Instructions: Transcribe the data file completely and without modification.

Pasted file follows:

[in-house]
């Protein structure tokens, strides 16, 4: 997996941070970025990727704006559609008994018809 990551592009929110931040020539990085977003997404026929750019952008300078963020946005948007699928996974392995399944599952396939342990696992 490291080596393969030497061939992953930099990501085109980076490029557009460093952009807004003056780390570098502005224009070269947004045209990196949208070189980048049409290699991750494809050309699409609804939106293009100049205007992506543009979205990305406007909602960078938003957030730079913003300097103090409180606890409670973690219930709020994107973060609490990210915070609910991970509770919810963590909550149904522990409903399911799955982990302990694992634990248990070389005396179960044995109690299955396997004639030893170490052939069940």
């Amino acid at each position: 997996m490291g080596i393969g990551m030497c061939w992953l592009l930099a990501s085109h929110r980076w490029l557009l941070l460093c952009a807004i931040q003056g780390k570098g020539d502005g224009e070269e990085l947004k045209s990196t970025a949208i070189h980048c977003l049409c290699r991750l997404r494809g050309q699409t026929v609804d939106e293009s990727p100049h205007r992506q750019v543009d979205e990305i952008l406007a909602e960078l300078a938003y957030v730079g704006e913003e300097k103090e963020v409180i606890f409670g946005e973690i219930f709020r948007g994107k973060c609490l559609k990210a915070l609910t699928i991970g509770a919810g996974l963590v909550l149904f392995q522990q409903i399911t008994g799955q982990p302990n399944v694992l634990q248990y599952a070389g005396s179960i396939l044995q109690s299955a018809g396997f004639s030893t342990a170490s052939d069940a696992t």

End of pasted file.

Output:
[in-house]
């Protein structure tokens, strides 16, 4: 997996941070970025990727704006559609008994018809 990551592009929110931040020539990085977003997404026929750019952008300078963020946005948007699928996974392995399944599952396939342990696992 490291080596393969030497061939992953930099990501085109980076490029557009460093952009807004003056780390570098502005224009070269947004045209990196949208070189980048049409290699991750494809050309699409609804939106293009100049205007992506543009979205990305406007909602960078938003957030730079913003300097103090409180606890409670973690219930709020994107973060609490990210915070609910991970509770919810963590909550149904522990409903399911799955982990302990694992634990248990070389005396179960044995109690299955396997004639030893170490052939069940």
């Amino acid at each position: 997996m490291g080596i393969g990551m030497c061939w992953l592009l930099a990501s085109h929110r980076w490029l557009l941070l460093c952009a807004i931040q003056g780390k570098g020539d502005g224009e070269e990085l947004k045209s990196t970025a949208i070189h980048c977003l049409c290699r991750l997404r494809g050309q699409t026929v609804d939106e293009s990727p100049h205007r992506q750019v543009d979205e990305i952008l406007a909602e960078l300078a938003y957030v730079g704006e913003e300097k103090e963020v409180i606890f409670g946005e973690i219930f709020r948007g994107k973060c609490l559609k990210a915070l609910t699928i991970g509770a919810g996974l963590v909550l149904f392995q522990q409903i399911t008994g799955q982990p302990n399944v694992l634990q248990y599952a070389g005396s179960i396939l044995q109690s299955a018809g396997f004639s030893t342990a170490s052939d069940a696992t």